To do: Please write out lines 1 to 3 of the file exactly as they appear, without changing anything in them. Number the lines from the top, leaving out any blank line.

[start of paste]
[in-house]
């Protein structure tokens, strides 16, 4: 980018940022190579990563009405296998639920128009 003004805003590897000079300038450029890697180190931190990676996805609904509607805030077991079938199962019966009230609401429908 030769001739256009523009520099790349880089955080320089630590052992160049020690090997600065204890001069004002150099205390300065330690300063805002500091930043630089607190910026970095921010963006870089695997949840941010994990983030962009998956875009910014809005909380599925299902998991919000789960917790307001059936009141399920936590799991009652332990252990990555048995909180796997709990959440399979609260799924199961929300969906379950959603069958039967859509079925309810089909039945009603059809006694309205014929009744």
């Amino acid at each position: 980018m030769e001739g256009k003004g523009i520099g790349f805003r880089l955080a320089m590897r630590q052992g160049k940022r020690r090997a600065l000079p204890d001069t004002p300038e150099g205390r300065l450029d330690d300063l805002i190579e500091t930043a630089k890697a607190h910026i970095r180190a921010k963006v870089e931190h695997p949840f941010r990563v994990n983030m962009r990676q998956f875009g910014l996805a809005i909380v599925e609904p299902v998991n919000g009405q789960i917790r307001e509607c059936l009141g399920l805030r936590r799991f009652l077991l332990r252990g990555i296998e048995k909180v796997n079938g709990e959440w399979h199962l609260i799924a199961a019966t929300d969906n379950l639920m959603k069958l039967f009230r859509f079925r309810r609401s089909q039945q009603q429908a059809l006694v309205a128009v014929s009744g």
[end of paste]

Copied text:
[in-house]
């Protein structure tokens, strides 16, 4: 980018940022190579990563009405296998639920128009 003004805003590897000079300038450029890697180190931190990676996805609904509607805030077991079938199962019966009230609401429908 030769001739256009523009520099790349880089955080320089630590052992160049020690090997600065204890001069004002150099205390300065330690300063805002500091930043630089607190910026970095921010963006870089695997949840941010994990983030962009998956875009910014809005909380599925299902998991919000789960917790307001059936009141399920936590799991009652332990252990990555048995909180796997709990959440399979609260799924199961929300969906379950959603069958039967859509079925309810089909039945009603059809006694309205014929009744």
């Amino acid at each position: 980018m030769e001739g256009k003004g523009i520099g790349f805003r880089l955080a320089m590897r630590q052992g160049k940022r020690r090997a600065l000079p204890d001069t004002p300038e150099g205390r300065l450029d330690d300063l805002i190579e500091t930043a630089k890697a607190h910026i970095r180190a921010k963006v870089e931190h695997p949840f941010r990563v994990n983030m962009r990676q998956f875009g910014l996805a809005i909380v599925e609904p299902v998991n919000g009405q789960i917790r307001e509607c059936l009141g399920l805030r936590r799991f009652l077991l332990r252990g990555i296998e048995k909180v796997n079938g709990e959440w399979h199962l609260i799924a199961a019966t929300d969906n379950l639920m959603k069958l039967f009230r859509f079925r309810r609401s089909q039945q009603q429908a059809l006694v309205a128009v014929s009744g």